I took a break on the ride home at a side of the road bait shop. The break was more to take in the night than to take a rest. Good times.

So what did I learn?
  1. Save the bivy for cool weather.
  2. Bring a decent head lamp. The e-Lite is only good around camp, honestly.
  3. Think about heading off trail and what that means if you have to get out in an odd situation. I'd do the same thing again but it worked out because I was lucky, not because I gave it good thought.
  4. Keep pushing. This was a good trip. How do I know? I'm smiling while I write this.

Friday, July 1, 2011

New Balance Minimus Shoes <=>

When I was a kid I always had to show mom & dad how fast I could run when I got new shoes. As I got older, it was a little tougher to find shoes that caused the same excitement. I have picky feet so fit is VERY important and I'm not very tolerant of breaking shoes in. I've always preferred trail runners over traditional hiking boots. I pack light and I hike with trekking poles so there's really no need for bomber boots in my opinion. Trail runners are more comfortable, lighter, dry faster if you poke your foot in the river and they're generally cooler.

I've been keeping an eye on the barefoot running fad for awhile now. The Vibram Five-Finger shoes are in every outfitter I visit. Most of the large running shoe companies have some variant of a barefoot running / free running shoe. Unfortunately, most of them have been relatively uninteresting to me until recently.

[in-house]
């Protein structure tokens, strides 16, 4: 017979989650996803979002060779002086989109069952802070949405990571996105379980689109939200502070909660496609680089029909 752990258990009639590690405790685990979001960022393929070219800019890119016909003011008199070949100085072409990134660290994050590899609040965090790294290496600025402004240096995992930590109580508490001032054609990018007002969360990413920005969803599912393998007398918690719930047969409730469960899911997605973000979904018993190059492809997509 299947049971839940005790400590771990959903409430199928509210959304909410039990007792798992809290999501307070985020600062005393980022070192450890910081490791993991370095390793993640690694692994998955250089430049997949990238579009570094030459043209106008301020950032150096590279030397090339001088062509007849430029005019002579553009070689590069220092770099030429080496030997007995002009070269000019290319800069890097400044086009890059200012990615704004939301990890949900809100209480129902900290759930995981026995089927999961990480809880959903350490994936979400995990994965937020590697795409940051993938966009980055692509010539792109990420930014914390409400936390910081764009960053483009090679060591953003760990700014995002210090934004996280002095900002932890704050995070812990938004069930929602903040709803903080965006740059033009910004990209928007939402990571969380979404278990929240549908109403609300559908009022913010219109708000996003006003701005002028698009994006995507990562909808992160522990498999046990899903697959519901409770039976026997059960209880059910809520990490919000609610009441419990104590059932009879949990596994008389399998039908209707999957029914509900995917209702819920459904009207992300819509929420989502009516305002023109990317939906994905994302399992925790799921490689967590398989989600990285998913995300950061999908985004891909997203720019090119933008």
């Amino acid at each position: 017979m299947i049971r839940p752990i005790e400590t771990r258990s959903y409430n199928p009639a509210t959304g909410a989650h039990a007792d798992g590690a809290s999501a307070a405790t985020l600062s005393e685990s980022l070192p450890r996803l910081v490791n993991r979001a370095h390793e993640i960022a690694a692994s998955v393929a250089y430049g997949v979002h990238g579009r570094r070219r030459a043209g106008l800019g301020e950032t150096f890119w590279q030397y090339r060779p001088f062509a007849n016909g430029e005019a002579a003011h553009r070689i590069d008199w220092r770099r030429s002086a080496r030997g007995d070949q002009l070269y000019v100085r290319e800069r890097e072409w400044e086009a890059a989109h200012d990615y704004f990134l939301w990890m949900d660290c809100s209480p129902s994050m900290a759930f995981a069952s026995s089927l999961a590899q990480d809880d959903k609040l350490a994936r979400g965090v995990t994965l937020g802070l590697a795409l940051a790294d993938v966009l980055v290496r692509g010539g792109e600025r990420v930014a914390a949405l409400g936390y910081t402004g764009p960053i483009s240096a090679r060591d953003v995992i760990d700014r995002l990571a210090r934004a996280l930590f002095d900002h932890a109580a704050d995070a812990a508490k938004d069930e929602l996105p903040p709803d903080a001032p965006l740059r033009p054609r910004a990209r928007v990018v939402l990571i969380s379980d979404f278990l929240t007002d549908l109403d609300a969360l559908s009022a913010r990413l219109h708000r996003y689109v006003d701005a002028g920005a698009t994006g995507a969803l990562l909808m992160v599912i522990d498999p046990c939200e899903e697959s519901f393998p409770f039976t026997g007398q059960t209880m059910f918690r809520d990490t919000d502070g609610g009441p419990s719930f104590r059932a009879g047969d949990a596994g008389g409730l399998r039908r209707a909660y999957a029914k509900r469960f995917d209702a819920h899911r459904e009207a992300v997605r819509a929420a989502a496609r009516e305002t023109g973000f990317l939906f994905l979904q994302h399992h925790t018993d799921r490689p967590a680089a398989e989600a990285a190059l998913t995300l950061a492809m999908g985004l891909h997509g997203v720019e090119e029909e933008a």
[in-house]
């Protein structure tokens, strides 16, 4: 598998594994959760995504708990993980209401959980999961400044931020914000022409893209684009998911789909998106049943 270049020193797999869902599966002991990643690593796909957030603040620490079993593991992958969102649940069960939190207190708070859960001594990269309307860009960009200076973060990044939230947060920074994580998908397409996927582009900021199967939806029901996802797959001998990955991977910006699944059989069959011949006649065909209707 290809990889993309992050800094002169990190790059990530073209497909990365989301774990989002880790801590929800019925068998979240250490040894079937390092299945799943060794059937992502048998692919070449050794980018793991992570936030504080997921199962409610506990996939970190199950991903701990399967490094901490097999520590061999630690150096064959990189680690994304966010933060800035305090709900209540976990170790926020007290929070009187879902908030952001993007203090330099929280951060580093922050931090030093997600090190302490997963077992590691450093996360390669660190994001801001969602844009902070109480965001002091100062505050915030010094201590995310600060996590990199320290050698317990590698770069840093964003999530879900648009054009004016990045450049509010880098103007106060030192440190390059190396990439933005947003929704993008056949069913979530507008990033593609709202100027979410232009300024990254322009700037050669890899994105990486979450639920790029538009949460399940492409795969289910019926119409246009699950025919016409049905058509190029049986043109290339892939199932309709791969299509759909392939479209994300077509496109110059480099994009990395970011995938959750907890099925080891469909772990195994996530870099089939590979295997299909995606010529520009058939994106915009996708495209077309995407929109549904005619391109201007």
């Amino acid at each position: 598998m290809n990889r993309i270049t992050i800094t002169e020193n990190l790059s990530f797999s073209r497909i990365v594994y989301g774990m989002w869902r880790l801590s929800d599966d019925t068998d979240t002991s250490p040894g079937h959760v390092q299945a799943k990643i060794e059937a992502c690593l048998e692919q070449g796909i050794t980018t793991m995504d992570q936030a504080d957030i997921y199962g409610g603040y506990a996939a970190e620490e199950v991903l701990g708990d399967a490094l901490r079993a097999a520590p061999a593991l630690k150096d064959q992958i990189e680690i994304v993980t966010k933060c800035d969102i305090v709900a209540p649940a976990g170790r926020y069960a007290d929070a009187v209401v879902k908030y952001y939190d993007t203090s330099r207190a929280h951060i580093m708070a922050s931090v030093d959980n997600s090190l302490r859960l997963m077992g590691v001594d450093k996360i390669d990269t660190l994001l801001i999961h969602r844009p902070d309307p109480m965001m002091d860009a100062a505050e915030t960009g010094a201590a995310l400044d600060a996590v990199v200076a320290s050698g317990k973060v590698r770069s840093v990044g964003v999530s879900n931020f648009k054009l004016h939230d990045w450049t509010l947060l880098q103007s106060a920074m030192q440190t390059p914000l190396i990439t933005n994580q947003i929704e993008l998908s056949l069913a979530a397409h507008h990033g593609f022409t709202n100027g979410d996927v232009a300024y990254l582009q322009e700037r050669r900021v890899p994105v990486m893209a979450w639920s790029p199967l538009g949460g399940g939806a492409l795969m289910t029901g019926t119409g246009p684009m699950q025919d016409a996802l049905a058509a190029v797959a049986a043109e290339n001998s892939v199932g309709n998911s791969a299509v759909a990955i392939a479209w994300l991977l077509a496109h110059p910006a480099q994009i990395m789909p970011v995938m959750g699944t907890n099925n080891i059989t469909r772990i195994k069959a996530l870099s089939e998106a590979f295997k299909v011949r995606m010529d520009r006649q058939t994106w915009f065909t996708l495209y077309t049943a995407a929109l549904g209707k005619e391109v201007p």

I was excited about the looks of the Merrell Trail Glove ... until I tried them on. The fit was just odd with a very tight midsole & enough room in the toe box that I wouldn't need a bivy anymore. That's only a slight exaggeration. If your feet fit in these shoes I'm not saying you're weird - I'm just saying you have weird feet.

Ultimately, I tried on the New Balance Minimus and liked the fit. They have a minimal sole without being moccasins, the construction appears to be durable and well thought out and best of all... they're actually comfortable.

So, what's the best test for your maiden voyage with new minimalist shoes? The rockiest, sandiest place on the AT - the Grayson Highlands, of course! This was my first experience hiking in the area. I know from mountain biking that trails in the Virginia mountains are famous for their rock. These trails took it to an extreme, though.

Caution - shoe & foot torture zone ahead!

I was honestly surprised. The trail left my feet a little fatigued at the end of the day but it wasn't significantly worse than when I hike in my favorite Brooks Adrenalines. The grip and stability was fantastic and water shedding was better than anything I've worn. The combination of the Minimus shoes and my rusty, trusty WrightSock CoolMesh II socks made for the fastest drying footwear I've ever had on the trail. I have a knack for stuffing my foot in water where ever I find it so its a feature that doesn't go unappreciated.

My feet are still dry here. Just give me a few seconds... I'll have a wet foot in no time.
I've been wearing them around town as well with similar results and I'm looking forward to my next hike on normal trails! Recommended!